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Road of Bones #1 (Review)

Updated: Jan 24, 2020


Writer: Rich Douek

Artist: Alex Cormack

Letterer: Justin Birch

Publisher: IDW


ROAD OF BONES is set in the bleak and cold world of 1950's USSR. Where prisoners of the Gulag perform hard labor in the frozen tundra of Siberia. The story focuses on Roman Morozov, who was sent to the Gulag for cracking a joke about Stalin and sentenced there for 25 years. The setting and the grim reality that face our characters makes this a story that is not for the weak of heart and makes for an entertaining read.

Douek wastes no time dropping us directly into this harsh and cold world that face these prisoners. With death constantly looming around the corner, hope has no place here. When Roman is accused of stealing food from the kitchen where he works, he gets more time tacked on to his sentence. So when he's presented with an opportunity to escape, he takes it. Having to traverse miles in the frozen tundra there is no room for error, capture means death, just as much as freezing does. As they appear to be in the clear, while hiding in a cave a strange being appears. It seems like its a vampire, but it's hard to make out. What this will add to the story isn't clear. It feels unnecessary, so it will be interesting to see how Douek utilizes this twist.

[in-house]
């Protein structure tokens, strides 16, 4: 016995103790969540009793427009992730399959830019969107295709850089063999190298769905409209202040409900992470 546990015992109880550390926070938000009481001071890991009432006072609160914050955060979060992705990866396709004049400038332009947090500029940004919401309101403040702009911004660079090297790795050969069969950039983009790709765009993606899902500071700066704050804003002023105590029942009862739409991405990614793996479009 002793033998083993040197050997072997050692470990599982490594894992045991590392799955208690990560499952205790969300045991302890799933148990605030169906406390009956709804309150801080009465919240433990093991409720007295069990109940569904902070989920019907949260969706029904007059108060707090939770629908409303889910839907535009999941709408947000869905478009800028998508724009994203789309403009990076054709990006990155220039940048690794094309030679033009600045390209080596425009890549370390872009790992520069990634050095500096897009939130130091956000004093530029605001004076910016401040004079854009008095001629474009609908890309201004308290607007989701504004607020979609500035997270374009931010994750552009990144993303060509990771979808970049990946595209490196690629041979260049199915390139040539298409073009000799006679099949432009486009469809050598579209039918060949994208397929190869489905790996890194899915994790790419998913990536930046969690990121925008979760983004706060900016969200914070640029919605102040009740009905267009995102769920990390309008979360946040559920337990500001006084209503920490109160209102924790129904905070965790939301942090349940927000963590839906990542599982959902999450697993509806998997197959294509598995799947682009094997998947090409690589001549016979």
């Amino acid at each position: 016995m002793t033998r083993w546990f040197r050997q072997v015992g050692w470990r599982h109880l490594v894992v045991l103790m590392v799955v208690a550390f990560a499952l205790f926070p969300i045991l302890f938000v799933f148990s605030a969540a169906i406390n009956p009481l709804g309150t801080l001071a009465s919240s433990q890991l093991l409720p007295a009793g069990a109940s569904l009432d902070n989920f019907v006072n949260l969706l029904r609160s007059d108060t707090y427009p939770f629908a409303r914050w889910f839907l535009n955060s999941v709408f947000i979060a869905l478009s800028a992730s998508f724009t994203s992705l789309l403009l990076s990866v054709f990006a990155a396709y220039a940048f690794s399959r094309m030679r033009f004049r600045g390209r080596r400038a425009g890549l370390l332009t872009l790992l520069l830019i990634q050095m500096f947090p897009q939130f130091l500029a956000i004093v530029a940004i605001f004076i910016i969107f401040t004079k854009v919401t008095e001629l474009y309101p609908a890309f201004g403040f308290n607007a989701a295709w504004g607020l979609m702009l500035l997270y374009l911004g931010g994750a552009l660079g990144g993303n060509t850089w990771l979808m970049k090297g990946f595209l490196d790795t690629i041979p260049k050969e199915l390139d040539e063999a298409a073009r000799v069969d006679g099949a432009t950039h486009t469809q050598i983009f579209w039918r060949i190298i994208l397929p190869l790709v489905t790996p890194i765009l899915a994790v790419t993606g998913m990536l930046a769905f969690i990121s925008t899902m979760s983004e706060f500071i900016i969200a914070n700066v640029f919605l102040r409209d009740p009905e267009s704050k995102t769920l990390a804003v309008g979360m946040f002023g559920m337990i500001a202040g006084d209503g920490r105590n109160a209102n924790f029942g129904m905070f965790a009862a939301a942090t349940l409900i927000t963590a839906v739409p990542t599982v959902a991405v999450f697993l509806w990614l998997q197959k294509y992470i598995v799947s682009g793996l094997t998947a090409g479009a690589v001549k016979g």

The art from Cormack is both depressing and wonderful at the same time. He paints such a dark and grim world, devoid of joy and hope, that you feel like you're right there with the prisoners. Each character is designed with such distinguishing features, you can see the scars and weariness in their eyes. One of the best aspects is how he was able to portray how cold it was, by showing their cold breath was genius.

As a huge fan of stories set in the real world, this book was a huge draw for me. Setting it in the past and not in America, helps set this book apart form all the other stuff out right now. Douek's script had just a touch of humor that makes this story not completely cold and bleak. The art was a welcome surprise. Having never seen Cormack's work before, I can't wait to seek out more of his stuff. Overall, this was one of the better debuts this year and has a very promising future.

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